> Programme 2

Program Two

From the earliest days of the automobile, fuelling has been a simple matter. The car was taken to a gasoline station and its fuel tank filled. It was neither complicated nor required any decision making initiative on the part of the driver. Fuel choice was between high or low octane gasoline, standard products that varied little from one producer to another.

Today's driver faces significant choice, depending on the car's age, power system, or the country it's in; leaded, unleaded, high octane, low octane, diesel, liquid propane, or gasohol. More recently, compressed natural gas, methanol, methanol gasoline blend, ethanol, ethanol gasoline blend, gasoline high in oxygenates, and low in oxygenates. If this is not bewildering enough, the next few years will provide even greater varieties; diesel methanol blend, hydrogen gas, hydrides, alcohols, electricity charging services, even iron filings.

One principle is clear however, now and for the next few years, transport fuels will be dominated by hydrocarbons, mainly gasoline, directly combusted or as a feed stock for generating other sources of energy.

Currently, the principle system of producing power for cars is combustion, in the internal combustion engine. Unfortunately, whenever combustion takes place, the chemical change produces pollutants that poison our air. Oxides of Nitrogen, Carbon Monoxide, Hydrocarbons, all are dangerous contributors to ground level ozone, or "Smog"

All combustion generates Carbon Dioxide, newly regarded as a greenhouse gas.

In recent years, fears of these gasses has spurred legislators to mandate car emission levels. Most people are now familiar with devices like catalytic converters and engine management systems.

Now legislators are turning to fuels to seek further reductions. Like the.introduction of catalytic converters, these new regulations have costs attached.

Catalytic converters for example, reduce NOX, CO, and HC emissions, but increase fuel consumption, reduce energy efficiency and increase C02.

Problems like this, make the fuels debate, and the decisions needed to improve them, complex and not without risk. For example, leaded gasolines are more efficient than unleaded, therefore more unleaded gasoline needs to be burned for the same performance. In turn requiring more combustion and greater emissions of C02.

This does not suggest that banning lead from gasoline is a mistake, but it demonstrates that mandating change in one pollutant, has effects on others.

It points to the basic fault of combustion technology, and why ultimately more radical approaches should be sought. The public has had little motivation to investigate the science, history, or derivation of automotive fuel, and less to examine the direction of research, or legislation.

But now, the importance of decisions to be made on the future of fuels, demands understanding. A clear perception of the oil and gasoline industry past and present, it's ability to cope with demands for cleaner fuels and the cost, along with an awareness of non-oil based fuels, their advantages and disadvantages, the technology and resources necessary to exploit them, will be required to arm the consumer with the fundamental knowledge needed to achieve responsible personal transport.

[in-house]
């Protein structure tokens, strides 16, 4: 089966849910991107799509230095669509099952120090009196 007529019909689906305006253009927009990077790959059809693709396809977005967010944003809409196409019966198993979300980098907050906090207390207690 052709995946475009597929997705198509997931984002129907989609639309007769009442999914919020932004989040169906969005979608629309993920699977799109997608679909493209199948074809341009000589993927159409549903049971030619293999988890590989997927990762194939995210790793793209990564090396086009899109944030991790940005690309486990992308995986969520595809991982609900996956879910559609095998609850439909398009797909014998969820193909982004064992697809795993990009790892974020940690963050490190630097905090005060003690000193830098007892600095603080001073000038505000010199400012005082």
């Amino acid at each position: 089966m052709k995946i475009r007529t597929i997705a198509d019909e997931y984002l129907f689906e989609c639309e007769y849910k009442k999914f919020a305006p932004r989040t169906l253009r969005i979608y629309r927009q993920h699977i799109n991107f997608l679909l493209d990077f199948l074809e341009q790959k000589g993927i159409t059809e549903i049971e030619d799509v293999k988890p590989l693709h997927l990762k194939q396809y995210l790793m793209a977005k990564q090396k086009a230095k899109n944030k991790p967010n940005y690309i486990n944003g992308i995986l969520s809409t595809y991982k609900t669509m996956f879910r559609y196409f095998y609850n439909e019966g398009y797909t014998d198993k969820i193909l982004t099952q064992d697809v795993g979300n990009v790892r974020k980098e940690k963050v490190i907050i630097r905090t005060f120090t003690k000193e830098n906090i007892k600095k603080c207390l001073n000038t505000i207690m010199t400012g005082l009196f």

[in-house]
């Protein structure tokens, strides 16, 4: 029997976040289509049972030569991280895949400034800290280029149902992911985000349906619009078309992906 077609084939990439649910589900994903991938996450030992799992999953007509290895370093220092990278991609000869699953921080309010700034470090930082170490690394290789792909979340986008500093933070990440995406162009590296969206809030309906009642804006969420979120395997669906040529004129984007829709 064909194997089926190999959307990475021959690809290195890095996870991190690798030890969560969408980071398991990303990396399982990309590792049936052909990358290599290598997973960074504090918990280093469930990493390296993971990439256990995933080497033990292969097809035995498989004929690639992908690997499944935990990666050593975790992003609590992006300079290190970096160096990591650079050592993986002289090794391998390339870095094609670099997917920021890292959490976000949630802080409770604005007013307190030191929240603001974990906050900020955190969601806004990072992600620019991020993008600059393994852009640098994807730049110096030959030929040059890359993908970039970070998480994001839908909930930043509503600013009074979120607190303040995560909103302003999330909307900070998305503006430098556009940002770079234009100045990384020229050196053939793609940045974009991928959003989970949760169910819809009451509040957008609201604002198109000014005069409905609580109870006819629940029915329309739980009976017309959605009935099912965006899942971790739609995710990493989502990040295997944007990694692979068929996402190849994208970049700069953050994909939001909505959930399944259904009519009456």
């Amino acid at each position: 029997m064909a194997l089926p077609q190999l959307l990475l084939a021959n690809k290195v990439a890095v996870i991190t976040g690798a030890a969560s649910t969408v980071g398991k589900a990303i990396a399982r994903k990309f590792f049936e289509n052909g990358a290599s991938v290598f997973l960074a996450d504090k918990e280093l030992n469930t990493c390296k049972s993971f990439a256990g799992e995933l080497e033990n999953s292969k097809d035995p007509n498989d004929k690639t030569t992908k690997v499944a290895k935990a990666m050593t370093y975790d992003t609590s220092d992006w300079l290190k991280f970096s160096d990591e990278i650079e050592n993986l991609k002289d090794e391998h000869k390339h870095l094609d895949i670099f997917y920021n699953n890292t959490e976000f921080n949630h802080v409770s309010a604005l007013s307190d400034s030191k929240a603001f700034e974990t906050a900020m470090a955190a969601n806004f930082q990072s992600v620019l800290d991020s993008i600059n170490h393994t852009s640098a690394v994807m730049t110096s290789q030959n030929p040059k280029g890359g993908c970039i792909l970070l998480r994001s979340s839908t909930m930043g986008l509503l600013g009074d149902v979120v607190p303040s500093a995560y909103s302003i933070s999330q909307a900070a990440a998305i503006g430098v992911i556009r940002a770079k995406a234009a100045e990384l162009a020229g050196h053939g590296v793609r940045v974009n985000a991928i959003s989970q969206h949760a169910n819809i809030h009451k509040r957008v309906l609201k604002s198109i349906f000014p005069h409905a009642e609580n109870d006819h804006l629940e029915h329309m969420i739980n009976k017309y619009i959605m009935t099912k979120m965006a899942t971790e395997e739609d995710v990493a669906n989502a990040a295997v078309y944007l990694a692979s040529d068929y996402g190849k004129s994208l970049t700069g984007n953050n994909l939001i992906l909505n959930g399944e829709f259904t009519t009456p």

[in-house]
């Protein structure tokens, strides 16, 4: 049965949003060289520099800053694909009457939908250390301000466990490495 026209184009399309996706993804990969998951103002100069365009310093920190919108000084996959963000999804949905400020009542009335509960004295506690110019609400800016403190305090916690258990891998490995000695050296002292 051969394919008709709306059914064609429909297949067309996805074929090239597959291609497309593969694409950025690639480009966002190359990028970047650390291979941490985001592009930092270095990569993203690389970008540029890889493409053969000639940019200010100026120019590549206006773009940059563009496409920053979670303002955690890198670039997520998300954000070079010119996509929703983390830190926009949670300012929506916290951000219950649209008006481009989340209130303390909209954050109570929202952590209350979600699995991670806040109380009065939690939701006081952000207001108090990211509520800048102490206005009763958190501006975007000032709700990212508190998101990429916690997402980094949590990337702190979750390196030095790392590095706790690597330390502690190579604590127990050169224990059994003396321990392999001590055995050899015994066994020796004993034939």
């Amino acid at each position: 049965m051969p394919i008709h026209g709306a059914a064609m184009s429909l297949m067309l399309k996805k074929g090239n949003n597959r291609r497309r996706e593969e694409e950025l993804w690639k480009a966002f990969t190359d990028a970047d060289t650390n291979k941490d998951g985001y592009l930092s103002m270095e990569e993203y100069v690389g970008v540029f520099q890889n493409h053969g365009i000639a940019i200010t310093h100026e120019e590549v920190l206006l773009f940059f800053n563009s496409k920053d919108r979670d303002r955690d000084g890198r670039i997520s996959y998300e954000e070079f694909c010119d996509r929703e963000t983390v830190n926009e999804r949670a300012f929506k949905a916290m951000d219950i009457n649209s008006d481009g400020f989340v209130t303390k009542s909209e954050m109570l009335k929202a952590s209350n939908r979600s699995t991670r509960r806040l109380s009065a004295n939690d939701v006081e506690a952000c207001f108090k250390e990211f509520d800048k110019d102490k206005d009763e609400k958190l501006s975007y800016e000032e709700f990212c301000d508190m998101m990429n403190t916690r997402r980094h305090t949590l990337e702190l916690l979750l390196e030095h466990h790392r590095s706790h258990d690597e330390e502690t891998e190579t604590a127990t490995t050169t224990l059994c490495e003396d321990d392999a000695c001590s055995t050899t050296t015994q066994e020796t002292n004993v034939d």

"PERFECT WHEELS" will examine the history evolution, and the impact it has had on personal transport, world economics and finally, the environment. It will produce a comprehensible, illustrative description of oil based products, how they developed, and the industrial processes needed to produce them. Familiar sights, such as oil wells, refineries, and laboratories, will be given a rational context to improve comprehension of how they work, their economics, and their development past, present and future.

New products and product philosophy will be examined, demonstrating the options open to the public, the industry and Legislators. Performance of products and the technologies they serve will be explored to ensure understanding of both the environmental and economic impact gasoline and other oil based products will have in the future.

Unlike gasoline, little is known, and less is understood of non-petroleum based hydrocarbon fuels. Gases, of various types are probably the best known and understood, but the level of public comprehension is low and generally restricted to their immediate uses in the home.

In some countries public awareness has been raised, but forgotten lessons from the past must be learned and understood. Like petroleum, gas must be seen through its history and potential future. If gas is to become an acceptable transport fuel, it must lose its war-time mystique, a poor substitute to gasoline. But has gas technology progressed enough since the days of gas bags on car roofs? Does it dramatically solve problems, or is it only an intermediate technology?